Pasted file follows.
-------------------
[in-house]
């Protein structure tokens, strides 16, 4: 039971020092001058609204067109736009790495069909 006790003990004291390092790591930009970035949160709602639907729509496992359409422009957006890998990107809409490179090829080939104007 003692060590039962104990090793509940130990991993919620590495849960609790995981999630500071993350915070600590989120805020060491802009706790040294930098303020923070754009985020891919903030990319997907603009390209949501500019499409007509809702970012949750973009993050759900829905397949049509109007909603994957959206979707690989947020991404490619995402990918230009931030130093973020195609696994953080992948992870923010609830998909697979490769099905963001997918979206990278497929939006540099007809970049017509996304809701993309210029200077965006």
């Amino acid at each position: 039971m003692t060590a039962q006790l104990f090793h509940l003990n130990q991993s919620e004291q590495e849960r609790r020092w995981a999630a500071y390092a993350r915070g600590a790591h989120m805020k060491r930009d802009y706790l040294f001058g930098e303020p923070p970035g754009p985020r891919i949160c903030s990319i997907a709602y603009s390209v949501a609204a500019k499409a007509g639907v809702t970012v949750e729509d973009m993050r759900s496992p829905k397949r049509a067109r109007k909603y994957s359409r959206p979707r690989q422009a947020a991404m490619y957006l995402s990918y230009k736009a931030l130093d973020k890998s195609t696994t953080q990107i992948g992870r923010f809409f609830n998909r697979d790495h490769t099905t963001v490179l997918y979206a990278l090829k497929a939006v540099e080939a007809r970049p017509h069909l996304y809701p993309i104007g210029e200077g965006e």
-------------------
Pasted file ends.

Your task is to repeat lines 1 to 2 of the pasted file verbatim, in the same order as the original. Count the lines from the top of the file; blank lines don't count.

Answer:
[in-house]
């Protein structure tokens, strides 16, 4: 039971020092001058609204067109736009790495069909 006790003990004291390092790591930009970035949160709602639907729509496992359409422009957006890998990107809409490179090829080939104007 003692060590039962104990090793509940130990991993919620590495849960609790995981999630500071993350915070600590989120805020060491802009706790040294930098303020923070754009985020891919903030990319997907603009390209949501500019499409007509809702970012949750973009993050759900829905397949049509109007909603994957959206979707690989947020991404490619995402990918230009931030130093973020195609696994953080992948992870923010609830998909697979490769099905963001997918979206990278497929939006540099007809970049017509996304809701993309210029200077965006």